THE IMF announced on Tuesday (30) it has raised its 2024 global growth forecast to 3.1 per cent, citing unexpected resilience in major advanced and emerging market economies around the world, including the United States and China.
The updated figure, released in the latest World Economic Outlook (WEO) report, is 0.2 percentage points higher than the International Monetary Fund’s previous forecast in October.
“The global economy continues to display remarkable resilience, with inflation declining steadily and growth holding up,” IMF chief economist Pierre-Olivier Gourinchas told reporters in South Africa on Tuesday.
India continues to be an ongoing bright spot in the global economy. The IMF now expects it to grow by 6.5 per cent this year – up 0.2 percentage points from October – following an estimated growth rate of 6.7 per cent in 2023. However, while many Asian economies remain buoyant, Europe continues to cast a long shadow over the global outlook, with the IMF highlighting “notably subdued growth in the euro area.”
The UK, France and Italy are all also expected to see growth of one per cent or less this year, while Spain’s economy is forecast to fare slightly better, growing by 1.5 per cent. Germany is once again set to be the slowestgrowing G7 economy, expanding by just 0.5 per cent this year after contracting by an estimated 0.3 per cent in 2023.
The IMF now expects the US economy to grow by 2.1 per cent in 2024 – an election year in which president Joe Biden is seeking a second term – down slightly from an estimated 2.5 per cent in 2023.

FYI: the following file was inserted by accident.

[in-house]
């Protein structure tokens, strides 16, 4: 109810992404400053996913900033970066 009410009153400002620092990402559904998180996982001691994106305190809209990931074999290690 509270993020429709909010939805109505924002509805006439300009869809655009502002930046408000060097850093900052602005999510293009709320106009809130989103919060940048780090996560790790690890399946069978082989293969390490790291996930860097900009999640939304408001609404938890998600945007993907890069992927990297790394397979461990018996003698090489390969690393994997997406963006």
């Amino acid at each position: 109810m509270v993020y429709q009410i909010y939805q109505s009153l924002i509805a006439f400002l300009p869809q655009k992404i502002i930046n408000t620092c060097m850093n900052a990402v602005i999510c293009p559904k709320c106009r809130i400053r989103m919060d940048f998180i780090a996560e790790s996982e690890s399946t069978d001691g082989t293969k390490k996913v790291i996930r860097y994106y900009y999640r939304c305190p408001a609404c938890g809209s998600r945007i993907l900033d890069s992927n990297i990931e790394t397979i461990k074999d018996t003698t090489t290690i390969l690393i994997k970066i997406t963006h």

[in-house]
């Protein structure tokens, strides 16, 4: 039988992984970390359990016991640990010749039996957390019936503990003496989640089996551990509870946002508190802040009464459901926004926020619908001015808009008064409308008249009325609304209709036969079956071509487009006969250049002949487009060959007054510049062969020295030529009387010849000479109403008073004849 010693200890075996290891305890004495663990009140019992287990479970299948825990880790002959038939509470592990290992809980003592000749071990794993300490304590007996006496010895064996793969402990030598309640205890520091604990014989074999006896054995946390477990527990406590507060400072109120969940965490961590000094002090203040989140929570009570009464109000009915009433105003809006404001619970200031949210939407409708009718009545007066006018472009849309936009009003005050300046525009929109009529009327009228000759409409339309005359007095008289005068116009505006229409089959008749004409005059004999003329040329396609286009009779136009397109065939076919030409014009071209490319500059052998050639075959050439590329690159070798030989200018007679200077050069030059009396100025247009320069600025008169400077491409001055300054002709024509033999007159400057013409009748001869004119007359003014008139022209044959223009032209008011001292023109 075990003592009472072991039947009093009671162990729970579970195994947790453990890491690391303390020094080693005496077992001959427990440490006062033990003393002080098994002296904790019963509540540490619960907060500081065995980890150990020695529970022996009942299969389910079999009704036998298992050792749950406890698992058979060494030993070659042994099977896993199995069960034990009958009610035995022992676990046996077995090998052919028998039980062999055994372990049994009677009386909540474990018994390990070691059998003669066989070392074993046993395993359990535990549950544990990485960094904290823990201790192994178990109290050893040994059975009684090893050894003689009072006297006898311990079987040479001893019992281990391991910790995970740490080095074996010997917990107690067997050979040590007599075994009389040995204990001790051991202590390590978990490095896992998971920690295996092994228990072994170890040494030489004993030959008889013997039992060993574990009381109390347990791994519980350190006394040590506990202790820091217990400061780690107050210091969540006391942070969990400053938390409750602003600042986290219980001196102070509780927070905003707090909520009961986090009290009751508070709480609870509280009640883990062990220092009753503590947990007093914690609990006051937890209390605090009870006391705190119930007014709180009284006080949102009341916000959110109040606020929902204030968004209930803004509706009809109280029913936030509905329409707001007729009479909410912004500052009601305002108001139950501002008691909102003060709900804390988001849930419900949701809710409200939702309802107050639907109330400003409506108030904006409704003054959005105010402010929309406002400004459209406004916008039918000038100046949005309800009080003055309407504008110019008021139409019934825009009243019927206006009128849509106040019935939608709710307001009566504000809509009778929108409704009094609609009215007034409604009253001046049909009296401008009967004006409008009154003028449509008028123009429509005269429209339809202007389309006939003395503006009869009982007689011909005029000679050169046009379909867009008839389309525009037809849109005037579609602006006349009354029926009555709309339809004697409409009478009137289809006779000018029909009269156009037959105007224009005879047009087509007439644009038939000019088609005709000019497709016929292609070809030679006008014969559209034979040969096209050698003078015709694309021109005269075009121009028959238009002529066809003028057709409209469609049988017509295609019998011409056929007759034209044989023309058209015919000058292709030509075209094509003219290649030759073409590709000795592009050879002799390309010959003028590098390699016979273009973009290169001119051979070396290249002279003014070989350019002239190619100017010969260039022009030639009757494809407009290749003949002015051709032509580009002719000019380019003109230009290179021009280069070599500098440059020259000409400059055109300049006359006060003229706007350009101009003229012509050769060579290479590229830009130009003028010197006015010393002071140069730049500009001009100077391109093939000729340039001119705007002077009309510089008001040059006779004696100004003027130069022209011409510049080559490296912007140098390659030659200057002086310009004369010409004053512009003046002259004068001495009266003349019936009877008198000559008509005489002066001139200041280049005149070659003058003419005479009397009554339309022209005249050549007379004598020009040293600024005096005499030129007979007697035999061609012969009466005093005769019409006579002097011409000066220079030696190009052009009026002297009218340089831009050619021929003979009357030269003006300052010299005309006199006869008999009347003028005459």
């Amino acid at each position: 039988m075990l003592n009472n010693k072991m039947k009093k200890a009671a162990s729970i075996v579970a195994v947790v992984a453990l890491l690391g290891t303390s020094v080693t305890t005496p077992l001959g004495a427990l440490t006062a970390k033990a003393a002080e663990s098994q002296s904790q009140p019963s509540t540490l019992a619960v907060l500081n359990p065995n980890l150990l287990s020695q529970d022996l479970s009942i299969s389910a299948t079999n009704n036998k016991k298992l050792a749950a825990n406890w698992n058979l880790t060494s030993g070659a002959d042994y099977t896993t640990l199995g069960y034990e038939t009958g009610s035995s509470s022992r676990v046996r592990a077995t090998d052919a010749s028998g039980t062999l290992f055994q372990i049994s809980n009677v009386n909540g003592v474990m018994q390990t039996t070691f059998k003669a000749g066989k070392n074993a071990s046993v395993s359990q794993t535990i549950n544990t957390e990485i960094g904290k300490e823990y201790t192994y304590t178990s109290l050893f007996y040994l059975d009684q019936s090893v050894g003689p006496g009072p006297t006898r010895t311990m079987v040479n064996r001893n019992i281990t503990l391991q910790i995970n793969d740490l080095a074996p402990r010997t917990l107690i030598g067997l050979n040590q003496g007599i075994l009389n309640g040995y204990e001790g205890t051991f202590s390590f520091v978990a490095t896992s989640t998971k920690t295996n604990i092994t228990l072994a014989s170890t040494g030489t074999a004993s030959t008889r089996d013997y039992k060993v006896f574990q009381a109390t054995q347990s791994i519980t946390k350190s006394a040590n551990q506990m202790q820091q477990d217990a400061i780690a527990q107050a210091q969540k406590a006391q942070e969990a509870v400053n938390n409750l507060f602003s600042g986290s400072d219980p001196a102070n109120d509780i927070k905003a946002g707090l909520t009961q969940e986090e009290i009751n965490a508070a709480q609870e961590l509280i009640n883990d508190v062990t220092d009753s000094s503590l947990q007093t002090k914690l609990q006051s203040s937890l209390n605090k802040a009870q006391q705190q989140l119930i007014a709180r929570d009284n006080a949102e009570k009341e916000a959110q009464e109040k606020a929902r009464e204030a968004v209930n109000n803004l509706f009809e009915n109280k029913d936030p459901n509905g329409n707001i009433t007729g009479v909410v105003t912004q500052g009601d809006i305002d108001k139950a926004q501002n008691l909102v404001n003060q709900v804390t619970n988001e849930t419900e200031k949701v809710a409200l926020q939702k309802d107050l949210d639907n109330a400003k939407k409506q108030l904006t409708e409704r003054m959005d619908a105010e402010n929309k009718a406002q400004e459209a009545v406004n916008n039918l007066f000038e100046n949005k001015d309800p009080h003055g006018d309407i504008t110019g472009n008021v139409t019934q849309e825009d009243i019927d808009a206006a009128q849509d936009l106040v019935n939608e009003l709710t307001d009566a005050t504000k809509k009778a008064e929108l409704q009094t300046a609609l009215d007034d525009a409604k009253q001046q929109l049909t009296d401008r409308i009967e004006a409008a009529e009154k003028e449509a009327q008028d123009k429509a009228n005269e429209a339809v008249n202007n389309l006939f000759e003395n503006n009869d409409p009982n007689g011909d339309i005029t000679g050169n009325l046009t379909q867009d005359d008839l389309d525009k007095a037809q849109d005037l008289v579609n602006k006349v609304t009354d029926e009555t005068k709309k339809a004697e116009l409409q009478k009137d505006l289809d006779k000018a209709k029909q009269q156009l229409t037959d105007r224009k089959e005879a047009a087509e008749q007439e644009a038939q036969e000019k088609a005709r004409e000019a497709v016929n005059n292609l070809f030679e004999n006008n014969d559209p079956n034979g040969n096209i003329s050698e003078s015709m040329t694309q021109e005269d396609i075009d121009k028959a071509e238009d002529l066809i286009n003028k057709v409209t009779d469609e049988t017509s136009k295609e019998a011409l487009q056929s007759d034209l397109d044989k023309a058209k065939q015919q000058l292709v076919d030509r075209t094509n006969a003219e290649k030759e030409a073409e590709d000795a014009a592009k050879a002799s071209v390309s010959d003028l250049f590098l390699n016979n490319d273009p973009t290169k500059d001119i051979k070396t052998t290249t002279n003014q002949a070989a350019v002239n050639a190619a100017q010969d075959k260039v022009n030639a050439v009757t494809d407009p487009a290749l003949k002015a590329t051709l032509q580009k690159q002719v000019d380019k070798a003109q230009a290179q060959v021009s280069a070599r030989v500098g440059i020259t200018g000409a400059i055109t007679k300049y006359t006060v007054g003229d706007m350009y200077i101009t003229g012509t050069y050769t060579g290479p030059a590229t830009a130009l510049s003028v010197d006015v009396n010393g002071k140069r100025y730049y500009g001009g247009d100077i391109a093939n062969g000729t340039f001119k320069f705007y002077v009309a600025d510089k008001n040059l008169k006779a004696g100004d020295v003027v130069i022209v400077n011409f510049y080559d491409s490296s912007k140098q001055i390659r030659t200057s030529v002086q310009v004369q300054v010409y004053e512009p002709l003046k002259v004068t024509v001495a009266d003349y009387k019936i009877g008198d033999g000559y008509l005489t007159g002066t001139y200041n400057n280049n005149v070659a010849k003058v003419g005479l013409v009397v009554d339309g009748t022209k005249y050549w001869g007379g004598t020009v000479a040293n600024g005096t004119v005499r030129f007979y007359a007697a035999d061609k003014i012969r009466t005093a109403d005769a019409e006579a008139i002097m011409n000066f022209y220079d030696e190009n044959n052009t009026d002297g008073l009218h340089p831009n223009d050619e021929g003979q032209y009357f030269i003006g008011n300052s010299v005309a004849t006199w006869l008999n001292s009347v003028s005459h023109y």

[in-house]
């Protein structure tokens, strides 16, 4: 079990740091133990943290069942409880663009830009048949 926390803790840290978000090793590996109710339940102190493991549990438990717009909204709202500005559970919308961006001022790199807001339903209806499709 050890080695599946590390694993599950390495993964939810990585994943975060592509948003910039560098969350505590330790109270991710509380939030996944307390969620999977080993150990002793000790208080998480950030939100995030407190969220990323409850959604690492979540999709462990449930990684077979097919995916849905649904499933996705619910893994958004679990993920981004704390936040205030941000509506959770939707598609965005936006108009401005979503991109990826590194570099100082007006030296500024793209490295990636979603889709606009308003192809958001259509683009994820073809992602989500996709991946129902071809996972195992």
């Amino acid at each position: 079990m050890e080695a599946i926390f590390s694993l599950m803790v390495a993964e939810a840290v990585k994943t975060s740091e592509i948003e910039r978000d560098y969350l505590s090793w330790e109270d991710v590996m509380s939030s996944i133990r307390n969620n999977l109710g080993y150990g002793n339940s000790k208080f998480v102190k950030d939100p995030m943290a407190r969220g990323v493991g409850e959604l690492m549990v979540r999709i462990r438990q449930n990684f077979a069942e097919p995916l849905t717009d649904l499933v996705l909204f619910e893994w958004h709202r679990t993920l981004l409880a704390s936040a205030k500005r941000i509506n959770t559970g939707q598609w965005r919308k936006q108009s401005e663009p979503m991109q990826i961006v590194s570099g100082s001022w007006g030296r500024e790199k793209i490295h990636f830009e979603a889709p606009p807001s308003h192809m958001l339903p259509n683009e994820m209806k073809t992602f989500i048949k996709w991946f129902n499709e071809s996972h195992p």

This is largely due to the “statistical carryover effects from the stronger-than-expected growth outcome for 2023,” the IMF said.
China is predicted to hit 4.6 per cent growth this year, up 0.4 percentage points, though it is still expected to slow down from last year’s 5.2 per cent.
Gourinchas said, “The chance of a soft landing has increased, but the pace of expansion remains slow and risks remain.”
The IMF predicted that global growth will remain below its recent historical average of 3.8 per cent this year and next due to continued impacts of elevated interest rates, the withdrawal of pandemic-related government support, and persistently low levels of productivity.
The IMF’s inflation outlook remained unchanged at 5.8 per cent for 2024, but that masks an underlying shift between richer and poorer countries.
Inflation in advanced economies is now forecast to be 2.6 per cent in 2024, down 0.4 percentage points from October, while emerging and developing economies are expected to hit an annual inflation rate of 8.1 per cent, up 0.3 percentage points.
Despite some challenging forecasts, the overall picture in 2024 looks set to be less gloomy for many countries than it was in 2024: Every country cited in the report save Argentina is set to have positive growth this year.
“Excluding Argentina, global headline inflation will decline to 4.9 per cent this year,” he said.